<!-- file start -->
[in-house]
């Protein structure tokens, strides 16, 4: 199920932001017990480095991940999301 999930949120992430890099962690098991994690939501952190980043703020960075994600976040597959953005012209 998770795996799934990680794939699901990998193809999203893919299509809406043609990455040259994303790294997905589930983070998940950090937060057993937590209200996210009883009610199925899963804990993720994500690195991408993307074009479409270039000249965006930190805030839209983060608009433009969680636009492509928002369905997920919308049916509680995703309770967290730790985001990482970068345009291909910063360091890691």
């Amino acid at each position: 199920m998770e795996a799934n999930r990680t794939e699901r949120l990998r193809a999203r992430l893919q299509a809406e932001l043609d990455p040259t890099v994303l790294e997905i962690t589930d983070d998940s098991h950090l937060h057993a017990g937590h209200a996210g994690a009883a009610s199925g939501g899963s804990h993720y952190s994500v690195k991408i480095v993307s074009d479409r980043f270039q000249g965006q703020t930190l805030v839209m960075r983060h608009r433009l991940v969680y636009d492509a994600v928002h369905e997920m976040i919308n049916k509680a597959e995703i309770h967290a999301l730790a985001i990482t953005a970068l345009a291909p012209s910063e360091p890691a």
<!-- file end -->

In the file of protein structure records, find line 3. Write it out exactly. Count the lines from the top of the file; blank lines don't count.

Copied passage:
């Amino acid at each position: 199920m998770e795996a799934n999930r990680t794939e699901r949120l990998r193809a999203r992430l893919q299509a809406e932001l043609d990455p040259t890099v994303l790294e997905i962690t589930d983070d998940s098991h950090l937060h057993a017990g937590h209200a996210g994690a009883a009610s199925g939501g899963s804990h993720y952190s994500v690195k991408i480095v993307s074009d479409r980043f270039q000249g965006q703020t930190l805030v839209m960075r983060h608009r433009l991940v969680y636009d492509a994600v928002h369905e997920m976040i919308n049916k509680a597959e995703i309770h967290a999301l730790a985001i990482t953005a970068l345009a291909p012209s910063e360091p890691a």